Accell reports slight uptick in FY ’10 sales
Accell Group (ACCG.AS) said its yearly sales rose 1 percent, with its fitness segment revenue accounting for around 5 percent of its overall sales.
For 2010, group sales, which includes Accell Fitness, Tunturi and Bremshey, were EUR 577.2 million (USD $794.9 million) versus EUR 572.6 million (USD $788.6 million) in 2009.
The company said poor weather conditions for bike sales -- its core market -- in the fourth quarter and adverse exchange rate effects led to a drop in the operating result in the second half of 2010, compared with the same period of 2009.
Tax benefits and lower interest charges, though, resulted in a rise in net profit of 11 percent to EUR 36.4 million (USD $50.1 million) in 2010, compared with EUR 32.7 million (USD $45.0 million) in 2009.
Sales in the fitness segment dropped 4 percent to EUR 28.5 million (USD $39.2 million) versus EUR 29.7 million (USD $40.9 million) in 2009.
In the first half year, Accell Group said its fitness division saw a strong rise in revenue, particularly as a result of sales to new distributors, some of which was due to the replacement of existing distributors and some of which was in new countries.
But the second half of the year, it reported a drop in sales compared with the same period of 2009, largely from a drop in demand from major customers in North America.
Additionally, the closure of its operations in Germany and England and the replacement of these with third-party distributors decreased sales for Accell Group. The downsizing of the distribution operations and adaptation of the organization contributed to the reduced cost base in the fitness division in 2010, which led to the strong improvement -- by EUR 2 million (USD $2.7 million) -- of the segment result. Working capital also continued to decrease, it added.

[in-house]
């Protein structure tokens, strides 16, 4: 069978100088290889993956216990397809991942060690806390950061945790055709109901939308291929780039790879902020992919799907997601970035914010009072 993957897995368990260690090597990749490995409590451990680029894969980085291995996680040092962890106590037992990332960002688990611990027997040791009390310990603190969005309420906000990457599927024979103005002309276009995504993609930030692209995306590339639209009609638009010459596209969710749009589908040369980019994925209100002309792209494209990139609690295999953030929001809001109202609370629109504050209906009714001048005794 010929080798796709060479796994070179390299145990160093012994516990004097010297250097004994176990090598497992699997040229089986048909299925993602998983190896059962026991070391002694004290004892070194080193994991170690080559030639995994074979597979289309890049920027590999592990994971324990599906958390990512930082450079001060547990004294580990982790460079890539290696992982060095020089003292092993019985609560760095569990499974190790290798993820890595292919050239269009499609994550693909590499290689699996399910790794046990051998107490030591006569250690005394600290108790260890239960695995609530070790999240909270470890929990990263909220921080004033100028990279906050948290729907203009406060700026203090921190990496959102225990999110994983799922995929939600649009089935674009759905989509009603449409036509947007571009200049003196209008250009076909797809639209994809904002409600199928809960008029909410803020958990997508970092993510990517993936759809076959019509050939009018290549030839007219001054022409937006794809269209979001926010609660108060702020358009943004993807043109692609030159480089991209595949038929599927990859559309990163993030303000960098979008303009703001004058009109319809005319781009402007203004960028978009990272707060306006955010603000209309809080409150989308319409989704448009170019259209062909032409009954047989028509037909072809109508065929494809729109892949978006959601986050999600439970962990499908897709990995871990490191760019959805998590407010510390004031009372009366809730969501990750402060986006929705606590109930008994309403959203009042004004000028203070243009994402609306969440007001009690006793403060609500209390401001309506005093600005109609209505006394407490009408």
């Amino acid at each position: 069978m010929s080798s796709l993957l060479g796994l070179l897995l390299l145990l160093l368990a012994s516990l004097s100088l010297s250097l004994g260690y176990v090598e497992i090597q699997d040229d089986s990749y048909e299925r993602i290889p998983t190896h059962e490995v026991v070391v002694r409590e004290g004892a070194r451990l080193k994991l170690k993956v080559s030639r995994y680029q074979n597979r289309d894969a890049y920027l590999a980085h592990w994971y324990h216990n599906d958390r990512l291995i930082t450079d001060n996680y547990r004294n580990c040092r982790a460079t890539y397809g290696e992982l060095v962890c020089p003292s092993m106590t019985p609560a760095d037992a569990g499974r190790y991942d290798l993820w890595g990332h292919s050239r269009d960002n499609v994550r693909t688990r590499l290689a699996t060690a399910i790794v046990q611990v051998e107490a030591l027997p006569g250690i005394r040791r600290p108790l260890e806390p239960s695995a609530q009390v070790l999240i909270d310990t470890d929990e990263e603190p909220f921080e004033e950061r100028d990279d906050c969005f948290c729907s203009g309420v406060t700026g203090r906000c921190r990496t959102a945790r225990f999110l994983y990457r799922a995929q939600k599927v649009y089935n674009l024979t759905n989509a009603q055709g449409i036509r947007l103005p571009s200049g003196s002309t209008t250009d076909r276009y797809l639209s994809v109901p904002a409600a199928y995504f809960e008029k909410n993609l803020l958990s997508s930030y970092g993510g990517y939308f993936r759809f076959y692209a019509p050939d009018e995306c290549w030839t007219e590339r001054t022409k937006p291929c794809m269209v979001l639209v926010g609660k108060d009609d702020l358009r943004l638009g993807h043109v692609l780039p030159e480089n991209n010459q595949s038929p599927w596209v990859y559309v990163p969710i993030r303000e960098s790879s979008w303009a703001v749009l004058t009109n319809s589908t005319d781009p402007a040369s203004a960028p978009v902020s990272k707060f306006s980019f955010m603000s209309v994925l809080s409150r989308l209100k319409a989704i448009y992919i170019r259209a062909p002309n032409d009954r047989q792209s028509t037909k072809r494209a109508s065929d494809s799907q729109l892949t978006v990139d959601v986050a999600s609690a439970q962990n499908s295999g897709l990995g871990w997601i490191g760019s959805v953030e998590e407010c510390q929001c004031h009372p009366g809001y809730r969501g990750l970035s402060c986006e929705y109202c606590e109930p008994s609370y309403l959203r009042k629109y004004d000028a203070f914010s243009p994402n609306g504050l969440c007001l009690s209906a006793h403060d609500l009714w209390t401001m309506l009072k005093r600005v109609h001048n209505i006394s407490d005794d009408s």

(Conversion of Euros into U.S. dollars is for information only, is not necessarily relative to earnings, and is based on the currency rate as of Feb. 25.)
Garmin’s Q4 earnings drop 52 percent
Despite a 15 percent increase in outdoor/fitness segment sales, Garmin (Nasdaq: GRMN) said its fourth-quarter earnings fell 52 percent as Smartphones continued to eat into its personal navigator market share.
The company also issued a weaker-than-expected forecast, as it predicted that sales of global positioning system devices will continue to tumble. Revenue from its dashboard navigators fell 31 percent during the most recent quarter.
The company earned $132.9 million, or $0.68 per share, versus earnings of $278.4 million, or $1.38 per share, in the same period last year.
Revenue fell 21 percent to $837.7 million from $1.06 billion.
Garmin had partnered with hardware maker Asustek Computer to make Garmin-branded phones that had GPS radios and ran Google's Android software, but wasn’t able to compete. In November, Garmin said that it was "winding down" its Smartphone business.
As its personal navigators have become less relevant, Garmin has shifted its attention toward other, smaller markets. It makes fitness and outdoor gadgets including watches for runners that record distance and speed, and also sells GPS hardware to plane and boat makers.